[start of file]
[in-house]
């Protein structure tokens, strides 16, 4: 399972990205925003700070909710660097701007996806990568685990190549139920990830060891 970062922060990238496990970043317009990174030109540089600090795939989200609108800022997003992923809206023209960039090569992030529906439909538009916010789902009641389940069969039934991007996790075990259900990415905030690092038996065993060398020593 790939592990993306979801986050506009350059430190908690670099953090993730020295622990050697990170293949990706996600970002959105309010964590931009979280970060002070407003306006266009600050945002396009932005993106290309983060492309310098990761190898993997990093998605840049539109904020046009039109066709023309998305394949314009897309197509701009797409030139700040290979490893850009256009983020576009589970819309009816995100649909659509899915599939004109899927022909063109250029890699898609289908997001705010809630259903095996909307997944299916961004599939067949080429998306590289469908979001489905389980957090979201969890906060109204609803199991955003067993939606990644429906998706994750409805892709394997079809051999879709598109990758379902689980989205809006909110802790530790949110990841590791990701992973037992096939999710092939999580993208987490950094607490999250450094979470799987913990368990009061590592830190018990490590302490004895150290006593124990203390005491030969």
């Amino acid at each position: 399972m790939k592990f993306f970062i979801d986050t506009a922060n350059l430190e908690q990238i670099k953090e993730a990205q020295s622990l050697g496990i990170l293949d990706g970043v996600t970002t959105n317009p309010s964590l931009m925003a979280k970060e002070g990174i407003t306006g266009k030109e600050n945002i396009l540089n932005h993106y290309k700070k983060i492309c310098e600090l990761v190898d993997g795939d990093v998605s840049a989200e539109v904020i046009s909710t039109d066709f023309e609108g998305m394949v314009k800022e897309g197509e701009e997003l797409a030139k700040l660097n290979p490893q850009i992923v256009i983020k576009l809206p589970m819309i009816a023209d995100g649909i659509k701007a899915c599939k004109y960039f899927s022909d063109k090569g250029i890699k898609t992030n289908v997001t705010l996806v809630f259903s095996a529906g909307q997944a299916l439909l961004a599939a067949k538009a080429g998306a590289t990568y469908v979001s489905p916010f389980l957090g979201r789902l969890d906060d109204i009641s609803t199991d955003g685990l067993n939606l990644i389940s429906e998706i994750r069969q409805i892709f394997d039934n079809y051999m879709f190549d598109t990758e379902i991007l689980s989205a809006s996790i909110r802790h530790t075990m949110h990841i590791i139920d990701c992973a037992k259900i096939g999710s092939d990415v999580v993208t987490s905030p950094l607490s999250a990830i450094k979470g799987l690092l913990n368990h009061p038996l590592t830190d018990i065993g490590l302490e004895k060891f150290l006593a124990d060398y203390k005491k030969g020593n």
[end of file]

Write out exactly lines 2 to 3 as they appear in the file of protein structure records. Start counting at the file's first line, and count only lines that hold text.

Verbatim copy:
């Protein structure tokens, strides 16, 4: 399972990205925003700070909710660097701007996806990568685990190549139920990830060891 970062922060990238496990970043317009990174030109540089600090795939989200609108800022997003992923809206023209960039090569992030529906439909538009916010789902009641389940069969039934991007996790075990259900990415905030690092038996065993060398020593 790939592990993306979801986050506009350059430190908690670099953090993730020295622990050697990170293949990706996600970002959105309010964590931009979280970060002070407003306006266009600050945002396009932005993106290309983060492309310098990761190898993997990093998605840049539109904020046009039109066709023309998305394949314009897309197509701009797409030139700040290979490893850009256009983020576009589970819309009816995100649909659509899915599939004109899927022909063109250029890699898609289908997001705010809630259903095996909307997944299916961004599939067949080429998306590289469908979001489905389980957090979201969890906060109204609803199991955003067993939606990644429906998706994750409805892709394997079809051999879709598109990758379902689980989205809006909110802790530790949110990841590791990701992973037992096939999710092939999580993208987490950094607490999250450094979470799987913990368990009061590592830190018990490590302490004895150290006593124990203390005491030969």
């Amino acid at each position: 399972m790939k592990f993306f970062i979801d986050t506009a922060n350059l430190e908690q990238i670099k953090e993730a990205q020295s622990l050697g496990i990170l293949d990706g970043v996600t970002t959105n317009p309010s964590l931009m925003a979280k970060e002070g990174i407003t306006g266009k030109e600050n945002i396009l540089n932005h993106y290309k700070k983060i492309c310098e600090l990761v190898d993997g795939d990093v998605s840049a989200e539109v904020i046009s909710t039109d066709f023309e609108g998305m394949v314009k800022e897309g197509e701009e997003l797409a030139k700040l660097n290979p490893q850009i992923v256009i983020k576009l809206p589970m819309i009816a023209d995100g649909i659509k701007a899915c599939k004109y960039f899927s022909d063109k090569g250029i890699k898609t992030n289908v997001t705010l996806v809630f259903s095996a529906g909307q997944a299916l439909l961004a599939a067949k538009a080429g998306a590289t990568y469908v979001s489905p916010f389980l957090g979201r789902l969890d906060d109204i009641s609803t199991d955003g685990l067993n939606l990644i389940s429906e998706i994750r069969q409805i892709f394997d039934n079809y051999m879709f190549d598109t990758e379902i991007l689980s989205a809006s996790i909110r802790h530790t075990m949110h990841i590791i139920d990701c992973a037992k259900i096939g999710s092939d990415v999580v993208t987490s905030p950094l607490s999250a990830i450094k979470g799987l690092l913990n368990h009061p038996l590592t830190d018990i065993g490590l302490e004895k060891f150290l006593a124990d060398y203390k005491k030969g020593n």